Study Population

In this study, a total of 32 patients were evaluated. The patients were randomized to glecaprevir/pibrentasvir (GLE/PIB) +/− ribavirin for four weeks. Study details have recently been reported.[8] In total, 17 received GLE/PIB and 15 patients received GLE/PIB plus ribavirin. Overall, 21 patients achieved SVR and 11 experienced treatment failure. Blood plasma was collected from (EDTA) anticoagulated peripheral blood samples, taken at two distinct time points at baseline (BL) and by the end of treatment (EOT) and stored at −20°C until analysis.

Protein Analysis

Plasma samples were thawed, and 20μl of each sample was analysed by Olink where proximity extension analysis (PEA, Olink AB) was performed. A pre-defined panel simultaneously measuring 92 inflammation-related proteins in plasma was used (Inflammation panel). The panel included cytokines, chemokines, growth factors and ligands according to established SOPs.[6,9] For more information regarding limit of detection, reproducibility, and validation, see the supplementary materials and methods section. Of these, 70 markers showed expression above limit of detection and did pass the internal quality control for the assay (Table 2). Briefly, in PEA, a pair of oligonucleotide-labelled antibodies, Proseek probes, bind to the target protein in the plasma sample. When the 2 Proseek probes are in close proximity, a new polymerase chain reaction target sequence is formed by a proximity-dependent DNA polymerization event. This complex is subsequently detected and quantified using standard real-time qPCR. The generated normalized protein expression unit is on a log2 scale, where a larger number represents a higher protein level in the sample. The quantification cycle (Cq) values from a DNA extension control are subtracted from the measurement of the Cq value, an interpolate control, is corrected for and finally a correction factor is subtracted to yield a normalized protein expression (NPX) value which is log2 transformed. For more information regarding the limit of detection, reproducibility, and validation, please see the manufacturer's homepage (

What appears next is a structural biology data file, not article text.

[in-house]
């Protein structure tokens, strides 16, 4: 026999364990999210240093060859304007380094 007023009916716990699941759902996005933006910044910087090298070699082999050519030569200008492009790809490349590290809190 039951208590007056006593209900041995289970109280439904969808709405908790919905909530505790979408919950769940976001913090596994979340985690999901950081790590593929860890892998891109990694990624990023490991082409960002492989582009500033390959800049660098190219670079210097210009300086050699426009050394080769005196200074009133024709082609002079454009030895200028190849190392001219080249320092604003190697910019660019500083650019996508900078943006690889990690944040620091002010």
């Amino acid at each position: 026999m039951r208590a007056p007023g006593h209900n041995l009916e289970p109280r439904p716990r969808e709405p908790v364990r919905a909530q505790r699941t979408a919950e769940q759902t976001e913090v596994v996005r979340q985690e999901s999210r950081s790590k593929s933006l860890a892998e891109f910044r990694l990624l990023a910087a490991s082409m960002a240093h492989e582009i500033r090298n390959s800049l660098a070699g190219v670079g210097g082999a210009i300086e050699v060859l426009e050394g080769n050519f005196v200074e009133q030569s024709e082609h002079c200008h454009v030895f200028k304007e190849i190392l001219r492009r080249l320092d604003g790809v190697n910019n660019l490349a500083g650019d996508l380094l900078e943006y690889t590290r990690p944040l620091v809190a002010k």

Data were analysed using Graph Pad Prism v8 (Graph Pad Software,). In general, quantitative comparisons were performed using parametric student t test for normally distributed values. Principal component analysis (PCA) was performed using Qlucore Omics Explorer v3.2 (Qlucore, Lund, Sweden). Repetitive t testing was used in PCA to compare groups to each other. For analysis, p values were set to 0.05 and a Q value of <0.2. Correction for multiple t testing was performed using the false discovery rate (FDR) approach using the Benjamini–Hochberg method.


Patients gave informed written consent for the study. The study was approved by The Danish health Medicines Authorities, Eudra CT no: 2017–005179–21, and the Regional Committees on Health Research Ethics for Southern Denmark ID S-20180013.